The Bold Italic recently published this photo essay with pictures of San Francisco photo-shopped, free of cars and people.
The essay is pretty, but I found it incredibly sad. It is perhaps the perfect conceit for this era in San Francisco, when the City can seem more a sterile backdrop for young, monied newcomers than an actual collection of communities. It’s San Francisco as your desktop wallpaper. San Francisco as seen from the Marin Headlands, or as seen from a drone. San Francisco as depicted in infographics and sweet logos with clean lines, San Francisco with neighborhoods efficiently renamed. But rarely the City as its people. We need a Humans of SF. I’m not sure if the artist put these photos together as this sort of a commentary, but it works as such.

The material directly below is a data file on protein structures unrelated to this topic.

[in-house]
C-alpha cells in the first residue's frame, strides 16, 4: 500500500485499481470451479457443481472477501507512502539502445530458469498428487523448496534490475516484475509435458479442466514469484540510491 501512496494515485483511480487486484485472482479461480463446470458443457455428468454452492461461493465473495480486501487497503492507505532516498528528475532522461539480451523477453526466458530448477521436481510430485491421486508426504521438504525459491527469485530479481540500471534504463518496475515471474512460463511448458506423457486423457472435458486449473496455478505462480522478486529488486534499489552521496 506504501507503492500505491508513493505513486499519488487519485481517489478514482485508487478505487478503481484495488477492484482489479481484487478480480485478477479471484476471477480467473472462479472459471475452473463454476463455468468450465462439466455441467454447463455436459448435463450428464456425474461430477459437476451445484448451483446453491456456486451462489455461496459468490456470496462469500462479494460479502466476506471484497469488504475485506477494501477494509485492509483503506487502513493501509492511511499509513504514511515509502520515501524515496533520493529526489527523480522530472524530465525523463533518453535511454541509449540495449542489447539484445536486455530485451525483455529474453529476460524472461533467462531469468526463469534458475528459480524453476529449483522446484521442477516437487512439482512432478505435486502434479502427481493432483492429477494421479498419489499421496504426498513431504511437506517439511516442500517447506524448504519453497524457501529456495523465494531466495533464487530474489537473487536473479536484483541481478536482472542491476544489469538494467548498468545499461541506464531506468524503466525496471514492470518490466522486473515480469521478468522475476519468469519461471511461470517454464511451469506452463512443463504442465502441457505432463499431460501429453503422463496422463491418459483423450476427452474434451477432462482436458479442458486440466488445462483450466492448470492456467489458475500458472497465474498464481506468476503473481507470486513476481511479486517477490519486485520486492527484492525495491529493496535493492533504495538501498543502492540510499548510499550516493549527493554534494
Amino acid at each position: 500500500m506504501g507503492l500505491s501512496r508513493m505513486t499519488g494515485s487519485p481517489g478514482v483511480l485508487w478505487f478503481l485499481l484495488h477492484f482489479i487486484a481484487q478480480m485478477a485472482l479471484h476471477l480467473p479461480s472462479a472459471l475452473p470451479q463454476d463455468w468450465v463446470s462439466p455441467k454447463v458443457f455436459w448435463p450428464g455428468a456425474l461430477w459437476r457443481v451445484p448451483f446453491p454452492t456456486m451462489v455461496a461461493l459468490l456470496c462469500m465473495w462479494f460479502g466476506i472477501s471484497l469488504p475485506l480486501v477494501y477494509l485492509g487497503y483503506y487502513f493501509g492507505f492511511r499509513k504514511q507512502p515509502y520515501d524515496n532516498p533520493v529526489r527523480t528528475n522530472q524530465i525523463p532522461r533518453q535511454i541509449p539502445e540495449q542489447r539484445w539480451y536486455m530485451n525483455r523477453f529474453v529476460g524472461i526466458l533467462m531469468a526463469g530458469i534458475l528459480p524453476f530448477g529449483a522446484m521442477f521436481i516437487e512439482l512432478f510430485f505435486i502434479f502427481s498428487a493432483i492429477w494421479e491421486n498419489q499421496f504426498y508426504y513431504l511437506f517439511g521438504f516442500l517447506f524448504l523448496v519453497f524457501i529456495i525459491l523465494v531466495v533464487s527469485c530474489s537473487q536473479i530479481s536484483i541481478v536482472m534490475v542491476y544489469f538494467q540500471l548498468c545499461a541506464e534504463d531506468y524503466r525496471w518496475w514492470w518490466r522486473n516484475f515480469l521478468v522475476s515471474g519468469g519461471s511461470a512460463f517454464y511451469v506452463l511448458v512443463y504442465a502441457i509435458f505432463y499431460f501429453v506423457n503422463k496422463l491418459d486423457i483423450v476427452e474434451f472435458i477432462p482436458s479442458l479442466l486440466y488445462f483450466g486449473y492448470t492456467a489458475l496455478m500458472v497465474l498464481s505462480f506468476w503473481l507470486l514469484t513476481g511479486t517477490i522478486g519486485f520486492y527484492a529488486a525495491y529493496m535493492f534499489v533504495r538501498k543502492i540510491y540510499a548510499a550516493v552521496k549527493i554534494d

The images are so lonely. They remind me of the 1959 film On the Beach, about sailors stuck on a submarine after a nuclear war. Radioactivity is sweeping over the world, and the cities are being emptied one by one.
There’s one sailor from San Francsco, and when the submarine reaches the Bay, he insists on going ashore to his beautiful city even though it means death. Looking at the photo essay, I feel just a little like that sailor.